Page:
Nograles: Don’t blame Duterte for stock market losses
A key ally of President Rodrigo Duterte at the House of Representatives said the president’s war on drugs and his tirades against foreign leaders should not be blamed for the losses that pulled down the Philippine Stock Exchange index.
In a statement on Tuesday, Davao City Rep. Karlo Nograles said the global market forces are the “main culprit” as investors are “influenced by the anticipation of monetary policy tightening in the US that prompted portfolio investors to reconfigure their portfolio allocations.”
The index closed on Monday at 7,632.46, losing 91.14 or 1.18 percent lower as foreign investors remained as net sellers for the 22nd straight session.
READ: PSEi down 1.18%
Nograles said stock market trading should not be used as a lone measure in gauging the economy, adding that the country’s economic growth is bound to improve on the back of the inflows of foreign direct investments (FDI) once the administration succeeds in its war against drugs and criminality.
“Portfolio investments should not be used to gauge the economy because there are many factors that affect the stock market that’s not necessarily reflective of a country’s economic position,” Nograles said.
“The country’s economic viability as a location for investment is more closely reflected by its inflows of foreign direct investments which is expected to grow even stronger once the administration has succeeded in winning the fight against crime and drugs. Peace and order is a key consideration for FDI locators,” Nograles added.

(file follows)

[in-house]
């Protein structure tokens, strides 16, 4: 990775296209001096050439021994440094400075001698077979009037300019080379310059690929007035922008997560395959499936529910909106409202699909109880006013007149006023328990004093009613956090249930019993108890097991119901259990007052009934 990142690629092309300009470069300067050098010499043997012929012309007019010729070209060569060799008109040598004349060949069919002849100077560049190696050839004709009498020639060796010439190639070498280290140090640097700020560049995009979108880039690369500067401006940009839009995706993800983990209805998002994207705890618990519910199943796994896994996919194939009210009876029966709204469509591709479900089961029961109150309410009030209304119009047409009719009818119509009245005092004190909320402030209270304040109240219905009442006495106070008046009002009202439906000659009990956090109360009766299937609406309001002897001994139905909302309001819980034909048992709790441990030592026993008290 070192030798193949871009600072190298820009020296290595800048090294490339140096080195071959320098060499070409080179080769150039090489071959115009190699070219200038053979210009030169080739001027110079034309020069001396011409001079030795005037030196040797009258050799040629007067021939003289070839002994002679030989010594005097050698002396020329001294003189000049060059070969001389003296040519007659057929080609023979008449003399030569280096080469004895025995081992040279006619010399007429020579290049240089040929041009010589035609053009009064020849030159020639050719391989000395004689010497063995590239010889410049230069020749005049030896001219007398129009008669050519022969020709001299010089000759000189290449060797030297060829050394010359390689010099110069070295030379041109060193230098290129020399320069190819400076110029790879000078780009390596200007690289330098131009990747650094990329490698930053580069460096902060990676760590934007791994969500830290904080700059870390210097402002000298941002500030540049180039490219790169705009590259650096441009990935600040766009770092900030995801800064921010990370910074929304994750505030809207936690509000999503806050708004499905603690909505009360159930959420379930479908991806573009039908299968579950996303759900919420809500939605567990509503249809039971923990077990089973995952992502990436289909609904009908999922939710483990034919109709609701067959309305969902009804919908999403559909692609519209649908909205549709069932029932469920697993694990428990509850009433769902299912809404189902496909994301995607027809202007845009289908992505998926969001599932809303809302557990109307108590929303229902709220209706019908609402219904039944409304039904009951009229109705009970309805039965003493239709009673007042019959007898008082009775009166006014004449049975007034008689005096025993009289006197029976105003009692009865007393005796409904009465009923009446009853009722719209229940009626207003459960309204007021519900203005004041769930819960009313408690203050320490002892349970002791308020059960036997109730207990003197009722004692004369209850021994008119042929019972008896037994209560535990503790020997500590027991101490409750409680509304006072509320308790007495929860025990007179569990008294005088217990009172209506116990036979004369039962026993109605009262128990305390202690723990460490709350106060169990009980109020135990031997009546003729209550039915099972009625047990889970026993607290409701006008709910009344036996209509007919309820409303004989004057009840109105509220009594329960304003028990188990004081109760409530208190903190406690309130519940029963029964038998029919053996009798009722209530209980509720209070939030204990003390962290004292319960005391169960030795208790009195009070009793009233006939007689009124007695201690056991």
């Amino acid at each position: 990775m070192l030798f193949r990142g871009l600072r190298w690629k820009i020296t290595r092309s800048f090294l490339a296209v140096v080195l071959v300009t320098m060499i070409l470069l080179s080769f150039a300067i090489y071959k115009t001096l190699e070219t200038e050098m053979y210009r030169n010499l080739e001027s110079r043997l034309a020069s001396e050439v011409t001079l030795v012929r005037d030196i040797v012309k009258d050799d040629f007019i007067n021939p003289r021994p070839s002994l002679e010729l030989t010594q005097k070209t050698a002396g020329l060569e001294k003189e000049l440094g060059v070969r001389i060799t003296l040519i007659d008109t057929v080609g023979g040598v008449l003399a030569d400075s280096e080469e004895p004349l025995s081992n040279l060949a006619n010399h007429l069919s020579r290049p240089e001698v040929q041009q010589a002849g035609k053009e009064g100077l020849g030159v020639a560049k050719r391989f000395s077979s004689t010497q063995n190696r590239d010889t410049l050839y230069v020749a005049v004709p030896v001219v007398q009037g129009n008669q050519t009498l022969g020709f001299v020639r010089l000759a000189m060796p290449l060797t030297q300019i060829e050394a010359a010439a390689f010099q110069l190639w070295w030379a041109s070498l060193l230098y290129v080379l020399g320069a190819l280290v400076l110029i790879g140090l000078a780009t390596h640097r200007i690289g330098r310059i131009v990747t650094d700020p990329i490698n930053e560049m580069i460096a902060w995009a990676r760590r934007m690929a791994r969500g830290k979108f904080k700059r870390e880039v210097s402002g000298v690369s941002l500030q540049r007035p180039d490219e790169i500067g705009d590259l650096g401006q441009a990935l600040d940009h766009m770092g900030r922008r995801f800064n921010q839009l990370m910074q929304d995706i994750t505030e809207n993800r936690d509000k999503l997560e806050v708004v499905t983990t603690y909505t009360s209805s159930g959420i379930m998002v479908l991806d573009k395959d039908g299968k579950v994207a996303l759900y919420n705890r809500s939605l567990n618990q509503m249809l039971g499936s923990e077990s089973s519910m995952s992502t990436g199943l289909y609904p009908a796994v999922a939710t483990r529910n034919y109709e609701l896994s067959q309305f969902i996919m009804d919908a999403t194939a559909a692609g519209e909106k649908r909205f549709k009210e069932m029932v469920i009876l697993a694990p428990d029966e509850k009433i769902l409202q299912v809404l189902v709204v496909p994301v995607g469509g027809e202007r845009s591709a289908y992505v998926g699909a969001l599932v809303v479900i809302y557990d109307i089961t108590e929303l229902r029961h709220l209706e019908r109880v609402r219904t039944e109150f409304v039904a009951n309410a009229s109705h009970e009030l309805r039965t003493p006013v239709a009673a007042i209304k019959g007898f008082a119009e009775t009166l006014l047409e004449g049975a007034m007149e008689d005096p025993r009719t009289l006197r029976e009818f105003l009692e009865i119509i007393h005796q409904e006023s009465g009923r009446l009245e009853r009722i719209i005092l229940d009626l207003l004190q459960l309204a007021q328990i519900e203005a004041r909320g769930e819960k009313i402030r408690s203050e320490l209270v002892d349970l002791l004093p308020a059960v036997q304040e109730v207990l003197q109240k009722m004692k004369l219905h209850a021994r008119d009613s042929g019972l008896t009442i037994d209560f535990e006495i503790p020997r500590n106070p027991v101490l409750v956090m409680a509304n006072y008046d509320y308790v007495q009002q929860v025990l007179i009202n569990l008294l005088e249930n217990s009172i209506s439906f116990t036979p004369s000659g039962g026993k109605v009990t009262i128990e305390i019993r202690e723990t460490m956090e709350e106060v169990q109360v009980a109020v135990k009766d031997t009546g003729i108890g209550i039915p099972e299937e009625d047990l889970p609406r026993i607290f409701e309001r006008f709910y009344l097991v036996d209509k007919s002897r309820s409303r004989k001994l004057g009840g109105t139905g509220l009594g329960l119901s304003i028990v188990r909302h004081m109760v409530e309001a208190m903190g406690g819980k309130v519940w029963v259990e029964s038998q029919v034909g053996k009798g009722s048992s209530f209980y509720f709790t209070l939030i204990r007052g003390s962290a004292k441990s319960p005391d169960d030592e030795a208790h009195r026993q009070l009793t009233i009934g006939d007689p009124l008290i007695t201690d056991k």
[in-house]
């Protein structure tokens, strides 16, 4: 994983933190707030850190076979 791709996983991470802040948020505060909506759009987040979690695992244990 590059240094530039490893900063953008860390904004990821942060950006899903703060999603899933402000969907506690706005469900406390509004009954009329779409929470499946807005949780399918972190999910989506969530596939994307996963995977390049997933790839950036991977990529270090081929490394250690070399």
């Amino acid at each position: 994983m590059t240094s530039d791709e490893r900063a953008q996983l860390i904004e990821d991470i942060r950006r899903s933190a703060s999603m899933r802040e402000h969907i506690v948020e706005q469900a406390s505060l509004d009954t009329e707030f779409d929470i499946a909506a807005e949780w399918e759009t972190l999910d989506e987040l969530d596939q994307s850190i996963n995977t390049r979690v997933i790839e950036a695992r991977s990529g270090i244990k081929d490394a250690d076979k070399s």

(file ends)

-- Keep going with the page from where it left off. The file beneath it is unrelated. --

Nograles cited the position of Philippine Association of Stock Brokers and Dealers Inc. President Vivian Yuchengco, who said that investors began selling stocks long before Duterte waged his war on drugs.
Nograles also said foreign selling began before Duterte’s tirades against Western leaders like US President Barack Obama. Duterte had cursed Obama and called him a son of a bitch when a reporter pointed out to him that the US President planned to talk to him about the increasing human rights violations.
During the Asean meeting in Laos, Duterte also spoke of American atrocities against thousands of Moros during the US pacification campaign in the Philippines in the 1900s, in the presence of Obama and United Nations Secretary General Ban Ki-Moon, who strongly criticized the spate of human rights violations at the height of Duterte’s war on drugs.
Nograles assured that the country’s economic fundamentals remained strong, and that the country is bound to be a strong hub for foreign direct investments once the administration succeeds in bringing order in the streets and in resolving the insurgency.
The chairperson of the House appropriations committee said the country’s economic fundamentals would get a stimulus in the early passage of the proposed P3.35 trillion national budget in 2017 and in the grant of emergency powers for President Duterte to solve the traffic crisis.
“The national expenditure program is not only a budget for change. Large portions of the budget are for infrastructure projects that would expand the country’s investment potentials in other regions including Mindanao which has long been neglected in terms of development,” Nograles said. CDG
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